This makes me want to merge my anti-racism icon with my headdesk icon:
As for Dave Karnes, his role as one of two Marines to locate McLaughlin and Jimeno by searching the pile when the professional rescuers had backed off is based on reported accounts and fictionalization, since he didn't cooperate with the film's producers. . . .
Had the filmmakers convinced Karnes to work with them, they also might not have missed a more glaring blunder. [Karnes, the] other Marine who helped locate the two trapped men and who until recently had not come forward, is not white as he was portrayed by the filmmakers. He is black.
Words fail me.
Edit 8/12 5pm: I mis-read the second quoted paragraph, taking the extended opening "The other Marine who helped locate the two trapped men and who until recently had not come forward" as a reference back to Karnes, reminding the reader who he was. I thought it awkwardly phrased and confusing, and so I edited the sentence with the bracketed text as above in an attempt to make it read more smoothly. Upon re-reading after comments below, it seems that the incorrectly-portrayed man was not Karnes, but was the other man. It accordingly further appears that the author of the Slate article did not interview this unnamed second Marine. It is therefore possible that the malfeasance of the filmmakers is less than I had stated below—though I maintain that their incorrect assumption was a product of unconscious racism.
However, I must reserve judgment on the full culpability of the filmmakers, because from the article, it is not clear whether: anything at all about this unnamed second Marine was known before he came forward "recently"; how long ago "recently" was; and, finally, whether the filmmakers made any attempt to find out who he was. If anyone can point me to sources regarding any of these matters, I would appreciate it. end edit
Edit 8/13 10am: brett_dunbar, who pointed out my mis-reading above, provides two links: (1) a DoD profile of Karnes that extensively quotes him about the rescues, and which to my reading gives Thomas an important role in the rescues, and (2) a New Pittsburgh Courier article about Thomas, "'World Trade Center' omits Black soldier", that quotes Thomas about the rescue and the movie. Read, as they say, the whole thing, but here are the bits about the movie:
The World Trade Center movie tells the story of the rescues of New York Port Authority police officers John McLoughlin and Will Jimeno from Ground Zero, as well as that of the men who rescued them. In real life, the officers were rescued by sergeants Karnes and Thomas. In the film, however, they were rescued by Karnes and PFC Dave Thomas; a composite character, played by William Mapother, a white actor, who is meant to represent Thomas.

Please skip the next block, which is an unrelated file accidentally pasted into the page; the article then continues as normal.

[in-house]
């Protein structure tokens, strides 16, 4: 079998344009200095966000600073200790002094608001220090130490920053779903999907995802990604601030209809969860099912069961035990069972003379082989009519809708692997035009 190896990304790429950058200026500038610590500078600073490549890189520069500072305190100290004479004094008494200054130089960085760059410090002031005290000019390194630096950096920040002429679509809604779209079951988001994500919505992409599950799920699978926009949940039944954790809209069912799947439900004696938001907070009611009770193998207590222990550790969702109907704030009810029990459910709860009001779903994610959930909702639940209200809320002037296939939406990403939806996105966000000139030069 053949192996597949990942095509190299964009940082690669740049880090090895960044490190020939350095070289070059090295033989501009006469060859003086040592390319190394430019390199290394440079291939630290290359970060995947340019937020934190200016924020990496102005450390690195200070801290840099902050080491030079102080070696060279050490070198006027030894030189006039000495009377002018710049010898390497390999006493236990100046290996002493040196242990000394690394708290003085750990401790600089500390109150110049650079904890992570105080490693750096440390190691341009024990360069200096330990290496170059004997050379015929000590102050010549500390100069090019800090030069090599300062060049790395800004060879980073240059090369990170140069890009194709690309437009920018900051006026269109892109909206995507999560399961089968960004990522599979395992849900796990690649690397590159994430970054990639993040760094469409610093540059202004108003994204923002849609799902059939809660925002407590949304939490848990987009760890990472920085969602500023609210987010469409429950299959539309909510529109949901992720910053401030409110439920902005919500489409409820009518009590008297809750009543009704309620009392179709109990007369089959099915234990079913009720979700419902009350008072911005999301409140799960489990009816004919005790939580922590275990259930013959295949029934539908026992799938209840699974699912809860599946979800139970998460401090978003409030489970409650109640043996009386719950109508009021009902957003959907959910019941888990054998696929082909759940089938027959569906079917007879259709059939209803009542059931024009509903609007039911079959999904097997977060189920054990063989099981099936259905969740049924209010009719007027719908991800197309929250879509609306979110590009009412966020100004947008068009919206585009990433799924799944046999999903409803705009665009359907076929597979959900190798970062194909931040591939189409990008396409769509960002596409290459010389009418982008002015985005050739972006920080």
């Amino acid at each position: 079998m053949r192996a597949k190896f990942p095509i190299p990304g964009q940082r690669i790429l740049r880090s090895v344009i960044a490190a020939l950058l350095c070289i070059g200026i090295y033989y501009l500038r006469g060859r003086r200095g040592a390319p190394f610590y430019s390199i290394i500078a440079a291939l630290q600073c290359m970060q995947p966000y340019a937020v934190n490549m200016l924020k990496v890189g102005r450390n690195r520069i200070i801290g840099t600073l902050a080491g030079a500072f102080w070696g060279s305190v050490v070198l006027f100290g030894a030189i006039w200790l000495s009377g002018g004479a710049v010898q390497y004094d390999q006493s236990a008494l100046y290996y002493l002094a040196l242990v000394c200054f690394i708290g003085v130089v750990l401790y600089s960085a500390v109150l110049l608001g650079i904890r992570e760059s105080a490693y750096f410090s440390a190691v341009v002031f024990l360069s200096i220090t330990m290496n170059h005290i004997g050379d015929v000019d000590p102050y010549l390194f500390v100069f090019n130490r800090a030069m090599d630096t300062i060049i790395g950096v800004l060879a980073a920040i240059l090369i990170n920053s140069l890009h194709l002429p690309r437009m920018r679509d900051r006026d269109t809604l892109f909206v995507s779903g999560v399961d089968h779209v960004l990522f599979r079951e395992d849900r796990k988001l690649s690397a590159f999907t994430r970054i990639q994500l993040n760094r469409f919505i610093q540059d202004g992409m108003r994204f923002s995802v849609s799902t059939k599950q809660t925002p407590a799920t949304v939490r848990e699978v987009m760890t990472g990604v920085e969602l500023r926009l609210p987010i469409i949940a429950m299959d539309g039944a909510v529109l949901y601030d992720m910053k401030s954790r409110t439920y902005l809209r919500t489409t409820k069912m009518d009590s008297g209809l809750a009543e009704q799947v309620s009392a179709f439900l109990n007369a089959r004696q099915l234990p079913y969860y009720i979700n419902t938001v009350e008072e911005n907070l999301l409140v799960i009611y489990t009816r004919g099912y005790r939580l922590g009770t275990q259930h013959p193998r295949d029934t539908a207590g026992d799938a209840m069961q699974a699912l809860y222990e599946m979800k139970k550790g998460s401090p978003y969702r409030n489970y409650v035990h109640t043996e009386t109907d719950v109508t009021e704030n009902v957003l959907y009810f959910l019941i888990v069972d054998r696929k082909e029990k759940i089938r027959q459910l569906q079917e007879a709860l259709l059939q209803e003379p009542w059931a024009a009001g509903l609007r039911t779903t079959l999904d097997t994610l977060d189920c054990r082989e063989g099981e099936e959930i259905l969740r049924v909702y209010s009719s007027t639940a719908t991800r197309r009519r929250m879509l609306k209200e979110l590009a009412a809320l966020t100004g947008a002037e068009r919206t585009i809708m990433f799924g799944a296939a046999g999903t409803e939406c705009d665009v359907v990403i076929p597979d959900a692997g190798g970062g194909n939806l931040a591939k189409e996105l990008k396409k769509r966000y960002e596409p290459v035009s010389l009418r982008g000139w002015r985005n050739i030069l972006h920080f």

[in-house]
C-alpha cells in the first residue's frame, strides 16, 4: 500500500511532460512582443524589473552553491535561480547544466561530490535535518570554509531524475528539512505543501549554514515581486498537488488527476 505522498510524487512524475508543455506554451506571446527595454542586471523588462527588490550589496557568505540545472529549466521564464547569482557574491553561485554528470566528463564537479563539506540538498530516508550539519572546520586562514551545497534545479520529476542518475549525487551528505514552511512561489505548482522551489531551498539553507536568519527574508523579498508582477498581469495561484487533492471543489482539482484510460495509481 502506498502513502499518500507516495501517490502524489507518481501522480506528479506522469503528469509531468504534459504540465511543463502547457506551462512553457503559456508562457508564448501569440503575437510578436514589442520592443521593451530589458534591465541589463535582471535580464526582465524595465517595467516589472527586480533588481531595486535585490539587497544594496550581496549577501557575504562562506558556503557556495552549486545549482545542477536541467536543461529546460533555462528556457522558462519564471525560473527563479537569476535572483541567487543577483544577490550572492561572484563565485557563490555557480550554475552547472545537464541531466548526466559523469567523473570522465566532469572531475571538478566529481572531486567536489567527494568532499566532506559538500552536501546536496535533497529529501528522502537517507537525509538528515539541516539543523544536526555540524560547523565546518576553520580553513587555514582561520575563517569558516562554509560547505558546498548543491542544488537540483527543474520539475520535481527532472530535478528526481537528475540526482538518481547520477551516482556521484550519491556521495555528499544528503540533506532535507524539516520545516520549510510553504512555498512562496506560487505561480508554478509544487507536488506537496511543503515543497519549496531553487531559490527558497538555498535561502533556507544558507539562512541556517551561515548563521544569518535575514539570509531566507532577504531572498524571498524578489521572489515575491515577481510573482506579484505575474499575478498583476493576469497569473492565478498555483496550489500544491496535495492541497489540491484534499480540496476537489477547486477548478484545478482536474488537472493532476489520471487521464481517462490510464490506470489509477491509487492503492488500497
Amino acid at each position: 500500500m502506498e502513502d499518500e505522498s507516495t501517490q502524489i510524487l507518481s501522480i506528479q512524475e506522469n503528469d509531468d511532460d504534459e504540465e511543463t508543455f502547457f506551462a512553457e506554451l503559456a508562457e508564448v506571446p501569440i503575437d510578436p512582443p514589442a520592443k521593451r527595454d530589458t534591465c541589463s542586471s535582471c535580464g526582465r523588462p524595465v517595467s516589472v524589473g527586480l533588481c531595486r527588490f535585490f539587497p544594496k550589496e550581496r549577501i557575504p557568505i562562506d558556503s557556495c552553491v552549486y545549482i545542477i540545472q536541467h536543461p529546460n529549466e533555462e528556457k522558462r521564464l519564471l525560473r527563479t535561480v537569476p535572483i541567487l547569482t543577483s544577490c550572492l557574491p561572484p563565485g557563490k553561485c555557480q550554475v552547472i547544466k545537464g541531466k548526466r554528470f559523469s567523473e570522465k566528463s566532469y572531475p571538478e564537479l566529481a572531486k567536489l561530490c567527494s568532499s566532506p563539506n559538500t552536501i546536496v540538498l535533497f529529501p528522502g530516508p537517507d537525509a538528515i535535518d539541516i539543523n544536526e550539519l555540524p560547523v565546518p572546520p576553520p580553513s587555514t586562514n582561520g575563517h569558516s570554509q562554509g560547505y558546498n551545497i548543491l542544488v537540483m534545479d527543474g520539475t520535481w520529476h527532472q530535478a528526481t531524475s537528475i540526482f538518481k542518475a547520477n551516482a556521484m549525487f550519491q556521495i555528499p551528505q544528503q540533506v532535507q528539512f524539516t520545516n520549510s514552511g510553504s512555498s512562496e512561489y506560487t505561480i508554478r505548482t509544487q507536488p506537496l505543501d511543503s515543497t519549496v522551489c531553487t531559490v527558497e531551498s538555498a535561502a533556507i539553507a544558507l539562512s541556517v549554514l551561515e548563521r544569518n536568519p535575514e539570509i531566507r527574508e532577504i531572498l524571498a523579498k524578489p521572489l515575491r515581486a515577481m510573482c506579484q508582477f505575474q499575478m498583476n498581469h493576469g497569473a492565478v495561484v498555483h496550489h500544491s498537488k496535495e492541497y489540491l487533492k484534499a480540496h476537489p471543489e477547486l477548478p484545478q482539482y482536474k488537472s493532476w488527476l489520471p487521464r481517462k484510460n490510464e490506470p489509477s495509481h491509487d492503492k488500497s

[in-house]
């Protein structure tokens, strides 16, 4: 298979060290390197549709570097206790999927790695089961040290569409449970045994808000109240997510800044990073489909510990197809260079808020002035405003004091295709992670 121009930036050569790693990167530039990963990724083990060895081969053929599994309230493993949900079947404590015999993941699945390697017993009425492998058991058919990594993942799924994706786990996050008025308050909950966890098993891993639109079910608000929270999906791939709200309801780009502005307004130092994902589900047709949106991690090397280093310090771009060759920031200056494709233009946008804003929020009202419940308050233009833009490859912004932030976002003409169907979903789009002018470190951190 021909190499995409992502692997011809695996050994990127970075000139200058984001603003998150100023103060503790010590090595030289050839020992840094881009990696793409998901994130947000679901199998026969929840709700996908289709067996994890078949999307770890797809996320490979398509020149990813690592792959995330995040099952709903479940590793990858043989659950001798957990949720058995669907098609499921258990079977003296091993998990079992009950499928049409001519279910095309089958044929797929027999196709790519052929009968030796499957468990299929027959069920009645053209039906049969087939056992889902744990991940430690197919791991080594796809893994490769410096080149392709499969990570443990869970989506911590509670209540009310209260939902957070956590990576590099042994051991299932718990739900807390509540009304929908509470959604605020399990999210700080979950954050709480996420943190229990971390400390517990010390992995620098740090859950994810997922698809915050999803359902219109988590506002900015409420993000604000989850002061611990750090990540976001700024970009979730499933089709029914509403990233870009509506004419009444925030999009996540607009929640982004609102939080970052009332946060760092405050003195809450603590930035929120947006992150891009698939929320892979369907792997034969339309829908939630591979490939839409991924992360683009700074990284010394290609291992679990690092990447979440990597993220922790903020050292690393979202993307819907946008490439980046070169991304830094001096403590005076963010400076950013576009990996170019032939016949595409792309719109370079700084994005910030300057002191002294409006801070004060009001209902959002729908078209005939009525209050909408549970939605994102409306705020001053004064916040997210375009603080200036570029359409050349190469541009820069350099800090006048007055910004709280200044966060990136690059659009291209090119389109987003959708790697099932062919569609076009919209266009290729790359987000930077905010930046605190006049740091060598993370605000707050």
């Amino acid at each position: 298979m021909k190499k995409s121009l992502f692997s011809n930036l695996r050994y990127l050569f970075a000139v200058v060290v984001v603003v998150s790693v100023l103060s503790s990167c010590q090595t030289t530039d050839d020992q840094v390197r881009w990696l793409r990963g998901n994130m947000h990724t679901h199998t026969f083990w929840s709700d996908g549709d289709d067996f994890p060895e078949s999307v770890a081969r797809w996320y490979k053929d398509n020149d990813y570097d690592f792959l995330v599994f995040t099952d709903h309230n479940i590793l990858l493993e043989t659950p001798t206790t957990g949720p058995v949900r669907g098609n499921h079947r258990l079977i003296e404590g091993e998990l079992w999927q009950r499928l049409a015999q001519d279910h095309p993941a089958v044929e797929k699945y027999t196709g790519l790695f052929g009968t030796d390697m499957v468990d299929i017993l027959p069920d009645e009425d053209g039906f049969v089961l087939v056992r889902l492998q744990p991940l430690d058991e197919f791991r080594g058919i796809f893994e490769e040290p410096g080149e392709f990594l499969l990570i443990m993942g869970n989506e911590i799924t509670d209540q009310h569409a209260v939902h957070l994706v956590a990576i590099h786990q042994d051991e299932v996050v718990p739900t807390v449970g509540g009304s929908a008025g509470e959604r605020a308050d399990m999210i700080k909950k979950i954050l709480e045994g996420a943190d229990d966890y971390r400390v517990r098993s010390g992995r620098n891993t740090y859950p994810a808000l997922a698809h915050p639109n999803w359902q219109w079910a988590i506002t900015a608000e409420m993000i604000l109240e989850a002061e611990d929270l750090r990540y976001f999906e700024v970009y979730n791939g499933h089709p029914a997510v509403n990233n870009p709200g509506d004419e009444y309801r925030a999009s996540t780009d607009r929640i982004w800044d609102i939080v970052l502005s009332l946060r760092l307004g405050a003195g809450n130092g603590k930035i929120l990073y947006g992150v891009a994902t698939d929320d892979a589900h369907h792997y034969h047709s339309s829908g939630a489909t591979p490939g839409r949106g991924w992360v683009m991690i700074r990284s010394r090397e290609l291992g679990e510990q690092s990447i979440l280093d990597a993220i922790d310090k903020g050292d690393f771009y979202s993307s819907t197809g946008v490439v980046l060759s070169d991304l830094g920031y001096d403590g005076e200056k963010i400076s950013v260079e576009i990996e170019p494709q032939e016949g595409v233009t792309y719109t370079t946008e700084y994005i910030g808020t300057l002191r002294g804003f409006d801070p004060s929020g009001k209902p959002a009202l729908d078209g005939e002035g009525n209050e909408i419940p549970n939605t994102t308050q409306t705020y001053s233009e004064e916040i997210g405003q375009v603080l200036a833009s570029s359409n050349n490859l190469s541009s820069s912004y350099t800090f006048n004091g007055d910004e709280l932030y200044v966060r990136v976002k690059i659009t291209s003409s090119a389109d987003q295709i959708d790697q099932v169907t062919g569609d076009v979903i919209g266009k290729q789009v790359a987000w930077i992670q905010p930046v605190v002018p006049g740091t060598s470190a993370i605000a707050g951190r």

World Trade Center producer Michael Shamberg said that they knew about Sgt. Thomas's role in the rescue, but were unable to find him when creating the film. He said producers didn't discover Thomas was a Black man until after they had started the movie. He also said that in spite of the fact that the film was co-written by McLoughlin and Jimeno was consulted for authenticity, no one ever asked them for a physical description of the man who helped save their lives.
"Frankly, we goofed--we learned when we were filming that he was an African-American," said Shamberg. “We would change it if we could. I actually called him and apologized, and he said he didn't mind. He was very gracious about it.”
Shamberg also apologized for another African-American officer, Bruce Reynolds, who was also portrayed as white in the movie.
Thomas, meanwhile, didn't learn the film was about his story until he saw the unmistakable image of two marines peering into a whole at Ground Zero during a commercial for the movie. He said that while he wasn't angry about how the film turned out, he does wish it could have been more realistic.
"If you're going to tell a story, you should try to get it as accurate as possible," he said. "Some of the things did bother me to a certain degree--I'm an African-American male, and there's a white character being depicted as myself. But I'm not upset. It's bigger than myself-It's bigger than Staff Sgt. Kearns. A lot of people lost their lives. That's what needs to be remembered."
My emphasis. So, I'm back to being just as angry at the filmmakers as at the beginning. end edit
Edit 8/11 7pm: given that, as quoted in the article, "the filmmakers have repeatedly stated their desire to 'chronicle what happened as truthfully as we could,'", it is no longer permissible to say that the portrayal of Karnes was symbolic rather than historical. I will seriously lose my temper at the next person who attempts to use this as an excuse for the filmmakers casting a white person to portray a black person in a "truthful" portrayal of actual events. Understood? end edit